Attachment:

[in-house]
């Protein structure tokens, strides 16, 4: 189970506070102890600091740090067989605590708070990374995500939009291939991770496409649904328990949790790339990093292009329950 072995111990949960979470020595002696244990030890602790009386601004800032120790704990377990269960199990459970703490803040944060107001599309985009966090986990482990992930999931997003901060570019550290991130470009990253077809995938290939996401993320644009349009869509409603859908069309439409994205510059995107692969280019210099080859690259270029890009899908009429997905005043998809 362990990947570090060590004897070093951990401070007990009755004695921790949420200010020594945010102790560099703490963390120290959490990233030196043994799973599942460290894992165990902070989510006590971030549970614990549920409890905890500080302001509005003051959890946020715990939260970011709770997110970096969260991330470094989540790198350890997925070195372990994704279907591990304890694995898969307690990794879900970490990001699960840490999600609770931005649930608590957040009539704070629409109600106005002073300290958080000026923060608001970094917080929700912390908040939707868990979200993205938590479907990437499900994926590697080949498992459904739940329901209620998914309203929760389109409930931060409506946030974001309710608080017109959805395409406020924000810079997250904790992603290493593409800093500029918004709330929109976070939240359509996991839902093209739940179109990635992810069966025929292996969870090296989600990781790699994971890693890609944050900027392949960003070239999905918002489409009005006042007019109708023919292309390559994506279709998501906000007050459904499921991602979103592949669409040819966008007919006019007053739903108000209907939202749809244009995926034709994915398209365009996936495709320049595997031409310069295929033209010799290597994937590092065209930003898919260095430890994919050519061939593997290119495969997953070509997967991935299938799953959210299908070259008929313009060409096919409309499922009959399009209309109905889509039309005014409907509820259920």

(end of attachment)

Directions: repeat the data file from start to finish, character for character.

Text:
[in-house]
């Protein structure tokens, strides 16, 4: 189970506070102890600091740090067989605590708070990374995500939009291939991770496409649904328990949790790339990093292009329950 072995111990949960979470020595002696244990030890602790009386601004800032120790704990377990269960199990459970703490803040944060107001599309985009966090986990482990992930999931997003901060570019550290991130470009990253077809995938290939996401993320644009349009869509409603859908069309439409994205510059995107692969280019210099080859690259270029890009899908009429997905005043998809 362990990947570090060590004897070093951990401070007990009755004695921790949420200010020594945010102790560099703490963390120290959490990233030196043994799973599942460290894992165990902070989510006590971030549970614990549920409890905890500080302001509005003051959890946020715990939260970011709770997110970096969260991330470094989540790198350890997925070195372990994704279907591990304890694995898969307690990794879900970490990001699960840490999600609770931005649930608590957040009539704070629409109600106005002073300290958080000026923060608001970094917080929700912390908040939707868990979200993205938590479907990437499900994926590697080949498992459904739940329901209620998914309203929760389109409930931060409506946030974001309710608080017109959805395409406020924000810079997250904790992603290493593409800093500029918004709330929109976070939240359509996991839902093209739940179109990635992810069966025929292996969870090296989600990781790699994971890693890609944050900027392949960003070239999905918002489409009005006042007019109708023919292309390559994506279709998501906000007050459904499921991602979103592949669409040819966008007919006019007053739903108000209907939202749809244009995926034709994915398209365009996936495709320049595997031409310069295929033209010799290597994937590092065209930003898919260095430890994919050519061939593997290119495969997953070509997967991935299938799953959210299908070259008929313009060409096919409309499922009959399009209309109905889509039309005014409907509820259920």